How does technology intervene in the brain?

From diagnostics
on the human-computer interface

The brain is an irreplaceable, essential organ. Today it is considered the seat of cognition and sensation, speech, control of movement and breathing, and personality. However, its systematic study only began around 170 years ago. At the beginning of functional brain research, which went beyond purely anatomical descriptions, there were cases of people with brain injuries. The early neurologists recognized that such medical case descriptions could provide information about the functions of the brain: Patients showed different symptoms depending on which area of the brain was affected. However, further research only became possible when technologies made it possible to study the brain more closely in intact humans.

Since then, an entire branch of science has developed that deals with understanding the brain and nerve cells in humans and animals: neuroscience. Neurotechnology was and is indispensable for this. This term covers both techniques that are used for research and those that have been developed for diagnostic and therapeutic purposes. In neurology, neurosurgery and psychiatry, where these findings from research benefit patients, technologies such as computer tomography, electroencephalography (EEG), psychopharmaceuticals and functional magnetic resonance imaging (fMRI) have become indispensable. Among neurotechnologies, scientists distinguish between neuroimaging and biomedical applications that interact directly with the brain. The former are often diagnostic methods that have revolutionized the detection of diseases such as cancer, stroke or epilepsy.

The latter intervene in the physiology of the brain – via chemical or physical measures. In addition to pharmacology, electrical stimulation is one of the most effective methods. The realization that electricity plays a role in the transmission of information in nerve cells began with the work of Luigi Galvani in the 18. century and founded the discipline of electrophysiology. With the further development of electrical engineering, knowledge about the transmission of electricity in nerve cells became increasingly precise, and by the middle of the In the 19th century, Julius Bernstein discovered the action potential, which is now regarded as the basis for measuring nerve cell activity. The first medical methods used externally applied electric shocks, such as electroconvulsive therapy, which was developed in 1938 and is still used today. Increasingly precise neurosurgical operations, such as stereotactic surgical procedures, a better understanding of the brain and extensive basic research on laboratory animals then made it possible in the 1970s to develop deep brain stimulation, also known as brain pacemakers, as a therapy for movement disorders such as Parkinson’s disease. Today, 85,000 patients carry such an implant in their brain, which stimulates certain areas of the deeper layers of the organ with light currents and can thus counteract neurological diseases.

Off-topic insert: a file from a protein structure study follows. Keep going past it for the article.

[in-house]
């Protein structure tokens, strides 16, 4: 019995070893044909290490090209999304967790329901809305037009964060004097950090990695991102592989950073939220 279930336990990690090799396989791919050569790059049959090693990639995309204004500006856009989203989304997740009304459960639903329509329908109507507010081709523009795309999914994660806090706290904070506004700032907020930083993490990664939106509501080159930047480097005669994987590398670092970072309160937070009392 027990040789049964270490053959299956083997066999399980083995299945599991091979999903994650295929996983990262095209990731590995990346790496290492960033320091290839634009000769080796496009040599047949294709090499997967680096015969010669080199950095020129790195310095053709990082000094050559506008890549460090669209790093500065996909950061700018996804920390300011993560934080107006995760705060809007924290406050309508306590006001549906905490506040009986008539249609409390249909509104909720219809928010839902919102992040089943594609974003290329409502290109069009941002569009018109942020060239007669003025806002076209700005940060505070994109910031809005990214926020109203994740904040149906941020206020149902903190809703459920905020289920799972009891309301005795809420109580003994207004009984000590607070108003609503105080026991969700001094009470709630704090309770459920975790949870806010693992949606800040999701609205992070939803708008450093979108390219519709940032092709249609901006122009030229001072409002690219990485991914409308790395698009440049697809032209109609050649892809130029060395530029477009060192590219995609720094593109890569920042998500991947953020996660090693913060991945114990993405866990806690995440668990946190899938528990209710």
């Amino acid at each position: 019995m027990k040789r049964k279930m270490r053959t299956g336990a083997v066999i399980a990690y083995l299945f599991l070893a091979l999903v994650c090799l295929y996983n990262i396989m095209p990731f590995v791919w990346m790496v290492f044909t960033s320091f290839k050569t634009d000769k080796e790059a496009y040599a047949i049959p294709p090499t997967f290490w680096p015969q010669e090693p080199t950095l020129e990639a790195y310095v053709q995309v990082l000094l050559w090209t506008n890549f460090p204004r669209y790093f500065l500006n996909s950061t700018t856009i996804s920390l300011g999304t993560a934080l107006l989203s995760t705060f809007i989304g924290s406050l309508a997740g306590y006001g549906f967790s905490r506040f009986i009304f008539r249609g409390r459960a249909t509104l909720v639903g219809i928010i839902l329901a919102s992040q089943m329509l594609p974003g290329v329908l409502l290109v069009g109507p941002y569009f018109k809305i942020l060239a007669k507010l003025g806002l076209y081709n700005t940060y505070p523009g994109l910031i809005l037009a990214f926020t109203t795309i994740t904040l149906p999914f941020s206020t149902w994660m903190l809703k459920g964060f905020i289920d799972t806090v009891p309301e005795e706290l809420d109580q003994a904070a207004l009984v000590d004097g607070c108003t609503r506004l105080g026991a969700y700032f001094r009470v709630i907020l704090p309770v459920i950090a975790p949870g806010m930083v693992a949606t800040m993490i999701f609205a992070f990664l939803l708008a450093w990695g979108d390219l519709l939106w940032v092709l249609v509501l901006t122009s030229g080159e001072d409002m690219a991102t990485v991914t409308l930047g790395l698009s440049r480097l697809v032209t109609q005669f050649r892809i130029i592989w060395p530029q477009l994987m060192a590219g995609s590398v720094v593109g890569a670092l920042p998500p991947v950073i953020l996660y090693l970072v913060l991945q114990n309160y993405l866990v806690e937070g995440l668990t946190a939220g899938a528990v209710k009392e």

The age of neuroprostheses

Over the last 20 years, prostheses have also been developed that can restore functions in the nervous system using such electrical stimulation. The cochlear implant is a particularly well-established method of restoring hearing. Deep brain stimulation is used to treat symptoms of Parkinson’s disease, technologies such as retinal implants are approved medical products and brain-controlled prostheses are already at an advanced stage of development. Although cognitive and affective disorders have previously been treated with psychotropic drugs, so-called electropharmaceuticals are on the rise: depression could also be treated with deep brain stimulation.

In recent years, research into magnetic stimulation methods and interfaces that connect the brain to the computer have also received a major boost. The latter have the potential to give people who can no longer move back their ability to act.

Soon paralyzed
People only thanks to the power of thought

Some of these electrical technologies interfere deeply with nerve structures and require surgical methods. As the seat of many characteristics that define people as self, the organ is particularly sensitive. Manipulation and surgical procedures on the brain are particularly frightening, as they could have far-reaching consequences for the patient’s psyche. It is therefore not surprising that applications directly in the brain have to overcome many ethical hurdles in order to be accepted by patients. Unethical research on humans in the middle of the twentieth century, especially in psychosurgery with the use of lobotomy, brought brain research into disrepute and the skepticism of that time often still lingers. On the other hand, these technologies raise exaggerated hopes of healing and fantasies of the future, which increase the risk of misuse.

Today, researchers are working on making these methods safer, more effective, lighter and more durable. New technologies such as optogenetics, which combines genetics and electrophysiology, are also being added. Brain-machine interfaces are being further developed so that they can adapt therapies to the states of the brain in a feedback loop. We want to accompany and discuss these developments in our events by giving researchers and the public the opportunity to share their concerns and wishes so that past mistakes are not repeated.

Read more:
An article on the history of deep brain stimulation
Here you can find more information about Neuroimplants by author Thomas Stieglitz
This article summarizes the history of brain research
A brief definition of neurotechnology
On this website you will find detailed information on current technologies
A text about the discovery of the action potential

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